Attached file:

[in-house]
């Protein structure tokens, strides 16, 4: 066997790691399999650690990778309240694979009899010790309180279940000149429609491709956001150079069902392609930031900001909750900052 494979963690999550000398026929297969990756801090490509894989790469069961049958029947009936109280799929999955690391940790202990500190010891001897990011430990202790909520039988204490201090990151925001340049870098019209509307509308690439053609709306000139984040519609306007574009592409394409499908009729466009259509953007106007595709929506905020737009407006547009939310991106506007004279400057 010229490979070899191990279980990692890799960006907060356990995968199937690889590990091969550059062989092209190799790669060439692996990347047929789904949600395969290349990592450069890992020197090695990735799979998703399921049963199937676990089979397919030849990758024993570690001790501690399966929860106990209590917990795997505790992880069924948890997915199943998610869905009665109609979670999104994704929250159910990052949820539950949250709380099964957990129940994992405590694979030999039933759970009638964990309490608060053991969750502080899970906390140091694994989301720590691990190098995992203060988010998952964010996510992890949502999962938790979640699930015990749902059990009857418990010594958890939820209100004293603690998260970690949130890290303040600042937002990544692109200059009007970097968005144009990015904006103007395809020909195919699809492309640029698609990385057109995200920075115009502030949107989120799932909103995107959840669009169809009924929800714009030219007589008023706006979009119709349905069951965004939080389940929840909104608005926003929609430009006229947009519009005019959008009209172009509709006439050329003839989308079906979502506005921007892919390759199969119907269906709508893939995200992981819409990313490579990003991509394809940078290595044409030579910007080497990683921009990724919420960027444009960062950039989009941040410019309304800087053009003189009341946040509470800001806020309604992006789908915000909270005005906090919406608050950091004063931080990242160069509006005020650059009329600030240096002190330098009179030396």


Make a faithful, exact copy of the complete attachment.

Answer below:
[in-house]
């Protein structure tokens, strides 16, 4: 066997790691399999650690990778309240694979009899010790309180279940000149429609491709956001150079069902392609930031900001909750900052 494979963690999550000398026929297969990756801090490509894989790469069961049958029947009936109280799929999955690391940790202990500190010891001897990011430990202790909520039988204490201090990151925001340049870098019209509307509308690439053609709306000139984040519609306007574009592409394409499908009729466009259509953007106007595709929506905020737009407006547009939310991106506007004279400057 010229490979070899191990279980990692890799960006907060356990995968199937690889590990091969550059062989092209190799790669060439692996990347047929789904949600395969290349990592450069890992020197090695990735799979998703399921049963199937676990089979397919030849990758024993570690001790501690399966929860106990209590917990795997505790992880069924948890997915199943998610869905009665109609979670999104994704929250159910990052949820539950949250709380099964957990129940994992405590694979030999039933759970009638964990309490608060053991969750502080899970906390140091694994989301720590691990190098995992203060988010998952964010996510992890949502999962938790979640699930015990749902059990009857418990010594958890939820209100004293603690998260970690949130890290303040600042937002990544692109200059009007970097968005144009990015904006103007395809020909195919699809492309640029698609990385057109995200920075115009502030949107989120799932909103995107959840669009169809009924929800714009030219007589008023706006979009119709349905069951965004939080389940929840909104608005926003929609430009006229947009519009005019959008009209172009509709006439050329003839989308079906979502506005921007892919390759199969119907269906709508893939995200992981819409990313490579990003991509394809940078290595044409030579910007080497990683921009990724919420960027444009960062950039989009941040410019309304800087053009003189009341946040509470800001806020309604992006789908915000909270005005906090919406608050950091004063931080990242160069509006005020650059009329600030240096002190330098009179030396």